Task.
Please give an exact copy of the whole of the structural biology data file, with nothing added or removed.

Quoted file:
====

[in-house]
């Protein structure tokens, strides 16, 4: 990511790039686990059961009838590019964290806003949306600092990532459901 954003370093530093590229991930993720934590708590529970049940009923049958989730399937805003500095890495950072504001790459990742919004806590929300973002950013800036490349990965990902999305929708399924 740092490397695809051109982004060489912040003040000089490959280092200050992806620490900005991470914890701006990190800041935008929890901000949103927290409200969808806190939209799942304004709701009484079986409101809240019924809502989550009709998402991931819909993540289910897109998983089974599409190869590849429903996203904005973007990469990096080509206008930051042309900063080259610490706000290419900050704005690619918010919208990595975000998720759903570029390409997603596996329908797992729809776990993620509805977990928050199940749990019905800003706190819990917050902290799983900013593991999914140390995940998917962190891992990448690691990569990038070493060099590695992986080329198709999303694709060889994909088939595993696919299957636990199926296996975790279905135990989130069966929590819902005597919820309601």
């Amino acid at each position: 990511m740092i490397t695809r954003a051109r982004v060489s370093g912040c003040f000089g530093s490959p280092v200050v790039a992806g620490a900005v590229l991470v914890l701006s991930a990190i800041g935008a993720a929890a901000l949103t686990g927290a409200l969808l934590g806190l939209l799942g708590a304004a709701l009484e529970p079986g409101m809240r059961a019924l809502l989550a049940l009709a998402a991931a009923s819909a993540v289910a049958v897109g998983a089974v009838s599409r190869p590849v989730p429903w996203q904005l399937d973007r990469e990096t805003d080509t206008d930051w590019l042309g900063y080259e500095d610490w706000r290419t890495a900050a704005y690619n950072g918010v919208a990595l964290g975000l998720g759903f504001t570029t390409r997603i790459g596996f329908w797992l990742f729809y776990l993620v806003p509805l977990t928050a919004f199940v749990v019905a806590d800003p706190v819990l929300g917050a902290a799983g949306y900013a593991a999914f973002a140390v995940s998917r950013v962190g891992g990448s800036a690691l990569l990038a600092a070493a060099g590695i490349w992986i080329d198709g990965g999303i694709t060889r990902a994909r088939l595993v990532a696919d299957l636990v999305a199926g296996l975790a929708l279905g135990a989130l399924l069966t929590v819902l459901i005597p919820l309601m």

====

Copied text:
[in-house]
């Protein structure tokens, strides 16, 4: 990511790039686990059961009838590019964290806003949306600092990532459901 954003370093530093590229991930993720934590708590529970049940009923049958989730399937805003500095890495950072504001790459990742919004806590929300973002950013800036490349990965990902999305929708399924 740092490397695809051109982004060489912040003040000089490959280092200050992806620490900005991470914890701006990190800041935008929890901000949103927290409200969808806190939209799942304004709701009484079986409101809240019924809502989550009709998402991931819909993540289910897109998983089974599409190869590849429903996203904005973007990469990096080509206008930051042309900063080259610490706000290419900050704005690619918010919208990595975000998720759903570029390409997603596996329908797992729809776990993620509805977990928050199940749990019905800003706190819990917050902290799983900013593991999914140390995940998917962190891992990448690691990569990038070493060099590695992986080329198709999303694709060889994909088939595993696919299957636990199926296996975790279905135990989130069966929590819902005597919820309601």
């Amino acid at each position: 990511m740092i490397t695809r954003a051109r982004v060489s370093g912040c003040f000089g530093s490959p280092v200050v790039a992806g620490a900005v590229l991470v914890l701006s991930a990190i800041g935008a993720a929890a901000l949103t686990g927290a409200l969808l934590g806190l939209l799942g708590a304004a709701l009484e529970p079986g409101m809240r059961a019924l809502l989550a049940l009709a998402a991931a009923s819909a993540v289910a049958v897109g998983a089974v009838s599409r190869p590849v989730p429903w996203q904005l399937d973007r990469e990096t805003d080509t206008d930051w590019l042309g900063y080259e500095d610490w706000r290419t890495a900050a704005y690619n950072g918010v919208a990595l964290g975000l998720g759903f504001t570029t390409r997603i790459g596996f329908w797992l990742f729809y776990l993620v806003p509805l977990t928050a919004f199940v749990v019905a806590d800003p706190v819990l929300g917050a902290a799983g949306y900013a593991a999914f973002a140390v995940s998917r950013v962190g891992g990448s800036a690691l990569l990038a600092a070493a060099g590695i490349w992986i080329d198709g990965g999303i694709t060889r990902a994909r088939l595993v990532a696919d299957l636990v999305a199926g296996l975790a929708l279905g135990a989130l399924l069966t929590v819902l459901i005597p919820l309601m």